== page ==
1. Include limitations of tangible sources of data (e.g. physical sensors, data derived from physical sensors, etc.)
  2. Include limitations to control of tangible objects (e.g. control signals to an autonomous vehicle)
  3. Add sufficient technical limitations

§ 112 Considerations

As if the ambiguity in Alice wasn’t enough, the other important case to consider when patenting algorithms and drafting neural network applications is Williamson v Citrix Online, LLC. In Williamson, the CAFC overturned the strong presumption that claims that explicitly lack the term “means for” should not be interpreted under § 112, ¶ 6. Importantly, the court found that “§ 112, ¶ 6 will apply if the challenger demonstrates that the claim term fails to “recite sufficiently definite structure” or else recites “function without reciting sufficient structure for performing that function.”

Particularly with respect to the claim in Williamson, the court noted that, “[w]hile portions of the claim do describe certain inputs and outputs at a very high level…the claim does not describe how [they] interact with other components…” From that perspective, care should be given when claiming inventions related to neural networks. I’ve listed several strategies I use for ensuring proper structure below.

Claiming Strategies: Tight Structure

In a recent Law 360 article, it was suggested that to provide the structural limitations to avoid interpretation under §112, ¶ 6 it should be possible to particularly define the nodes themselves, as well as the connections in between nodes in a network. I refer to this as a “tight structure” claiming strategy, as it explicitly defines memory locations and connections. The article provides the following claim as an example:

 1. A classification system, comprising:

a processor configured to execute instructions programmed using a predefined set of machine codes; and an ANN comprising:

first, second and third input nodes, wherein each input node includes a memory location for storing an input value; first, second, third and fourth hidden nodes, wherein each hidden node is connected to each input node and includes computational instructions, implemented in machine codes of the processor, for computing first, second, third and fourth output numbers, respectively; and first and second output nodes, wherein the first output node includes a memory location for storing a first output signal indicative of a first classification, and the second output node includes a memory location for storing a second output signal indicative of a second classification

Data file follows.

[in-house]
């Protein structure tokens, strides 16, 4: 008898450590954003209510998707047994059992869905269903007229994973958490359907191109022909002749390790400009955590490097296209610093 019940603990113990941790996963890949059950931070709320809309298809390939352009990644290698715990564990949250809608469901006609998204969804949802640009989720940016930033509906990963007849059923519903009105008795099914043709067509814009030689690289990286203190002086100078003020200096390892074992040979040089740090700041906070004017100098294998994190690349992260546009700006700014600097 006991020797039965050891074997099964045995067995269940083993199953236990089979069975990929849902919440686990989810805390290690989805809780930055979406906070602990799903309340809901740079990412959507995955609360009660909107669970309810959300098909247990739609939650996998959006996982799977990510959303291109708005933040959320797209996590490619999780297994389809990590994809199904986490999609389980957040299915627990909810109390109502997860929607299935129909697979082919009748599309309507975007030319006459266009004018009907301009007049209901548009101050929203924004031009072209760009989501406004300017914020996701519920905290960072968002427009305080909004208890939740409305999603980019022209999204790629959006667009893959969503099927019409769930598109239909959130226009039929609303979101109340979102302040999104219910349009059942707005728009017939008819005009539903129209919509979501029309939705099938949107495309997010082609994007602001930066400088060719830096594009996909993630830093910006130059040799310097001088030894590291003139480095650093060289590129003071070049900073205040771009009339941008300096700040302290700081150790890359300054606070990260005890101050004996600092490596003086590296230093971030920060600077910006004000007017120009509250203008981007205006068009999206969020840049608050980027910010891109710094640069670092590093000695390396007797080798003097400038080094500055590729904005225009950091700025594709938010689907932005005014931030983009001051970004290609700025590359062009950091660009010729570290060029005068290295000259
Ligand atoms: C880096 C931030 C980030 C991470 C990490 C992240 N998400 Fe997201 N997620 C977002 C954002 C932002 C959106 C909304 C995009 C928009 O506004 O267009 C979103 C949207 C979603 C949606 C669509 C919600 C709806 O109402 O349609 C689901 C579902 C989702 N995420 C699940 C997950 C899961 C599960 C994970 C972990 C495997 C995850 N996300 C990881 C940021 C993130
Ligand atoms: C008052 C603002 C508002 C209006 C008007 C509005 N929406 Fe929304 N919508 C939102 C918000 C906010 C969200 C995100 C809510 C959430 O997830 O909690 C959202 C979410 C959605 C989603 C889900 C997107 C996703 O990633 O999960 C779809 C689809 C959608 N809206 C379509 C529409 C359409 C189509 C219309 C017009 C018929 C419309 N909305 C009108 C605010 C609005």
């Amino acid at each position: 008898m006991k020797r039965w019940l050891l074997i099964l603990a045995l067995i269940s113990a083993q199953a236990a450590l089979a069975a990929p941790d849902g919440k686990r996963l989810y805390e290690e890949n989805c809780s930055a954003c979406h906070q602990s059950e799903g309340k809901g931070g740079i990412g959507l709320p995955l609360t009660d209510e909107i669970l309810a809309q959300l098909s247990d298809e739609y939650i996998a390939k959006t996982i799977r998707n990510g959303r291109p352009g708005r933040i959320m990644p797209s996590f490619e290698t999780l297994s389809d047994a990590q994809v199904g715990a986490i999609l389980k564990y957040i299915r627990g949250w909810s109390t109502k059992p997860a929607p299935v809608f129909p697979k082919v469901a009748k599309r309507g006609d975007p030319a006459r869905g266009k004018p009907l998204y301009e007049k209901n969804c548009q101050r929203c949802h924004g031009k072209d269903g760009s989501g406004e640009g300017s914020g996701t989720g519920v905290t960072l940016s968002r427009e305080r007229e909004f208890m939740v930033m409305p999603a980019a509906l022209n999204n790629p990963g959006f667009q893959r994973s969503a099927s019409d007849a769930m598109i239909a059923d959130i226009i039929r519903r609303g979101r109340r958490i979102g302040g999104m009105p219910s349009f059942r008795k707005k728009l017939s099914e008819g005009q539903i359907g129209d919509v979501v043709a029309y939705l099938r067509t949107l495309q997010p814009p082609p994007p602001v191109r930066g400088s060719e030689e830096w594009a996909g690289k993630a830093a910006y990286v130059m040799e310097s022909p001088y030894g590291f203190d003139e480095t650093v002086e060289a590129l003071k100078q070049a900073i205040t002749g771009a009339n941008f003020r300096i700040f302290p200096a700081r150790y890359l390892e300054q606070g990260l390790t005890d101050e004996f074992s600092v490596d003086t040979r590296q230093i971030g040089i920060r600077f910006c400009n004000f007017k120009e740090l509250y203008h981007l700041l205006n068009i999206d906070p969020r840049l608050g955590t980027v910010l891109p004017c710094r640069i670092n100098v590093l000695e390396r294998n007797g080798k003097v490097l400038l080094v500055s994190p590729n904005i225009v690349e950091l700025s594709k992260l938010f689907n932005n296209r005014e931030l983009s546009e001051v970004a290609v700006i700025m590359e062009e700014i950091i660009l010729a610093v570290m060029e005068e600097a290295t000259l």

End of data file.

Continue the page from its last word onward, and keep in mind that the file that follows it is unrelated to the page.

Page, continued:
While such a claiming strategy should avoid any issues under §112, the claim itself is very narrow. In my experience, most engineers and developers I speak with state that there is no singular way to determine connections between layers and, in some extreme cases, which layer to use and in what order. From this perspective, such a tight claiming structure would render the claim easily designed-around. Despite these shortcomings, there may be other reasons to prefer a tight structure for claiming a neural network. For example, if a simplistic neural network (i.e. one with few layers and/or connections) provides a unique advantage, it may be desireable to have an independent claim which claims the nodes and connections.

Claiming Strategies: Loose Structure

As opposed to the tight claiming strategy, I’ve prefered to use what I refer to as a loose structure. While the tight structure generally contemplates enumerating specific nodes and connections therebetween, the loose structure contemplates enumeration of certain required layers and a relative configuration of the layers with respect to one another, generally. Such a claiming strategy should overcome any §112 issues while preserving the flexibility of the claim to cover various architectures.

I actually find the loose structure preferable over the tight structure for many reasons. First and foremost, the loose structure covers various architectures. Further, as neural networks grow in complexity (sometimes with over one hundred layers), a tight structure may be virtually impossible to claim.